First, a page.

Theresa May said a challenge to her leadership would be a distraction from negotiating with the European Union, and that any new prime minister would face the same issues she does, as she urged Parliament to back her Brexit deal as the only offer available.
May is in the midst of the toughest week of her difficult premiership. Her former Brexit Secretary Dominic Raab, who resigned last week in protest over the deal, accused her of giving in to bullying from the EU. Other Brexiteers are openly campaigning for a vote of confidence in her leadership, but are short of the number needed to start the process.
And members of her Cabinet are meeting to discuss the changes they want to her deal.
If the prime minister makes it through, it won’t so much be because anyone in Parliament likes her plan but because the alternatives are viewed as worse — the argument May has made herself. One sign of success for this strategy came when she said that — to the best of her knowledge — the number of Conservative lawmakers challenging her leadership hadn’t yet reached the required threshold to force a vote.
‘Isn’t About Me’
“This isn’t about me, it’s about what’s right for the country, and as far I’m concerned we’re not going to be distracted from this important job in this critical week of negotiations,” May
told “Sophie Ridge on Sunday” on Sky.
“A change of leadership at this point isn’t going to make the negotiations any easier, and it’s not going to change the parliamentary arithmetic. What it will do is bring in a degree of uncertainty.”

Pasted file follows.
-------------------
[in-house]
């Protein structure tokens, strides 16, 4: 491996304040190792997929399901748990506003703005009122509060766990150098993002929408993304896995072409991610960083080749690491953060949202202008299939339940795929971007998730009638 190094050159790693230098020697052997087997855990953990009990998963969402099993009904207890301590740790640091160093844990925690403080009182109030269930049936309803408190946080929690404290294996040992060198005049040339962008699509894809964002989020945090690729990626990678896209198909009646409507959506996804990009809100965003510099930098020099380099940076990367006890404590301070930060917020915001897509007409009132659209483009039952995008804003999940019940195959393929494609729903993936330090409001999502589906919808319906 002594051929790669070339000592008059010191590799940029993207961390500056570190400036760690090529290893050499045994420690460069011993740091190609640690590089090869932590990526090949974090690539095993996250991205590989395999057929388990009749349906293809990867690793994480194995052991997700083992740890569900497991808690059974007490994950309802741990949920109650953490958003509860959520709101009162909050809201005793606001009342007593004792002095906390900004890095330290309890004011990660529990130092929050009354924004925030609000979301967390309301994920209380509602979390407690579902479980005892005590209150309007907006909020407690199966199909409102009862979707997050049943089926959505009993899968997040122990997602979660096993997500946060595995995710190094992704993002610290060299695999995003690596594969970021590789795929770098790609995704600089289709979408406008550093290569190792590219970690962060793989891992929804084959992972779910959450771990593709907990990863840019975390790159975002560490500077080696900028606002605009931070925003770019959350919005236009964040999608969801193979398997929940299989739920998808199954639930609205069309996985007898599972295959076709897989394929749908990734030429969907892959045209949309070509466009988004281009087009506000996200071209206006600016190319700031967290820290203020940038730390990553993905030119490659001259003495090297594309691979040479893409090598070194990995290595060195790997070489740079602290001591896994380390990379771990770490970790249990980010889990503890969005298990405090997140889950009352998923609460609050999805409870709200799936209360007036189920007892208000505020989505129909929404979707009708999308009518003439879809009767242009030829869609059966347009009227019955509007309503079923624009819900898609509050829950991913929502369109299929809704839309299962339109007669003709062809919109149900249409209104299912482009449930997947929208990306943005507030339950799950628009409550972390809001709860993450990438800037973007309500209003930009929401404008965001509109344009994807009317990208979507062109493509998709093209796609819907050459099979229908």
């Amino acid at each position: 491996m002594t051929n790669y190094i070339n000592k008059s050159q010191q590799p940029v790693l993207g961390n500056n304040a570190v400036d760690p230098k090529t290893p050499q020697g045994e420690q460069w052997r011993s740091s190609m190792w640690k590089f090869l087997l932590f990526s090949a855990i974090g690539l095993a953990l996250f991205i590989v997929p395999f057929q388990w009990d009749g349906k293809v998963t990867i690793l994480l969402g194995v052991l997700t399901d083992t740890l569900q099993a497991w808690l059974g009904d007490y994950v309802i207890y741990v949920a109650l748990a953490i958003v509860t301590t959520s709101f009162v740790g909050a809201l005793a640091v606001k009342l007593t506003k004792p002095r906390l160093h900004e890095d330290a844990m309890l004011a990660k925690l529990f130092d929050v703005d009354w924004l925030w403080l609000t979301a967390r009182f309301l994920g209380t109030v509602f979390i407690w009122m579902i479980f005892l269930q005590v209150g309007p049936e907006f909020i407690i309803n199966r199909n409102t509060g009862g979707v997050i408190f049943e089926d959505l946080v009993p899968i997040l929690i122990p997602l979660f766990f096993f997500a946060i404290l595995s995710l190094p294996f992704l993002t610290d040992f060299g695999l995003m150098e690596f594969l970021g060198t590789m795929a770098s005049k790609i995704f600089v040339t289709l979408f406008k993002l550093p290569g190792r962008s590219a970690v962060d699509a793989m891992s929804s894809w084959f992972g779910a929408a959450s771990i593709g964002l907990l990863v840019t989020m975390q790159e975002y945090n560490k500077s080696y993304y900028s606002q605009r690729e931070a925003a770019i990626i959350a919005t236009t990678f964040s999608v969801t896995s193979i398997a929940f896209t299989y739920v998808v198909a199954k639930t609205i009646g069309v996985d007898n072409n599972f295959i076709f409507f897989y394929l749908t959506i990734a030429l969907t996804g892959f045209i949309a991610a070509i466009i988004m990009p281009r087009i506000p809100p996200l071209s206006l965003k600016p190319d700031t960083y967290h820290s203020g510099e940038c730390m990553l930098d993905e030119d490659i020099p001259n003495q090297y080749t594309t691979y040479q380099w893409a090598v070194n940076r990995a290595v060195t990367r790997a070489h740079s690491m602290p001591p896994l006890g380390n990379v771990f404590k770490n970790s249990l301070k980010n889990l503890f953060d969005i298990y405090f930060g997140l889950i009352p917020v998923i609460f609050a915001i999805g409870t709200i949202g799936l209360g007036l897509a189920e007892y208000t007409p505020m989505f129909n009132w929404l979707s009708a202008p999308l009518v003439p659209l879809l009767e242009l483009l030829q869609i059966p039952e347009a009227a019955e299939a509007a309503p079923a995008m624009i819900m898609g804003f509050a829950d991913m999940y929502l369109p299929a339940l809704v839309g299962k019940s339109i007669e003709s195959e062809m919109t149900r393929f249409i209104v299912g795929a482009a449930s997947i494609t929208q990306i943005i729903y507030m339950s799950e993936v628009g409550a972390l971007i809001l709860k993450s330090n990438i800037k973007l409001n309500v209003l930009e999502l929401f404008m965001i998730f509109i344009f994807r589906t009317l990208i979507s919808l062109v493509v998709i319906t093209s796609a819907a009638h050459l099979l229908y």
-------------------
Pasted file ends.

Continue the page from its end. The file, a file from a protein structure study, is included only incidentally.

The one person who does know how many Tories have written letters demanding a confidence vote — which requires 48 — is the man they write to: Graham Brady, the chairman of the Conservative 1922 Committee.
In a BBC radio interview, he didn’t sound like someone on the brink of unleashing political chaos. He joked about trying not to count out loud when he was shopping, for fear of being misunderstood. And he said that while he had his own doubts about what May had negotiated, he didn’t think replacing her would help.
“I have my own views about what is sensible and what isn’t,” Brady said.
“Whether a leadership challenge or a confidence vote in the leadership would be helpful to the negotiating process at the moment. I think probably it wouldn’t be. We are coming to the endgame of a very serious, very difficult negotiation.”
He laughed off the “slightly offensive” idea that he might be suppressing letters in order to protect May, and said that if the threshold was reached, he would aim to hold the vote
So far the number of Tories on record as having submitted letters is 23, though Sunday newspapers reported that others had done so in secret.
Even Raab said that he wouldn’t be submitting a letter. “All of this leadership stuff is a total distraction from the historic moment that we’re at,” he said on the “Andrew Marr Show” on the BBC.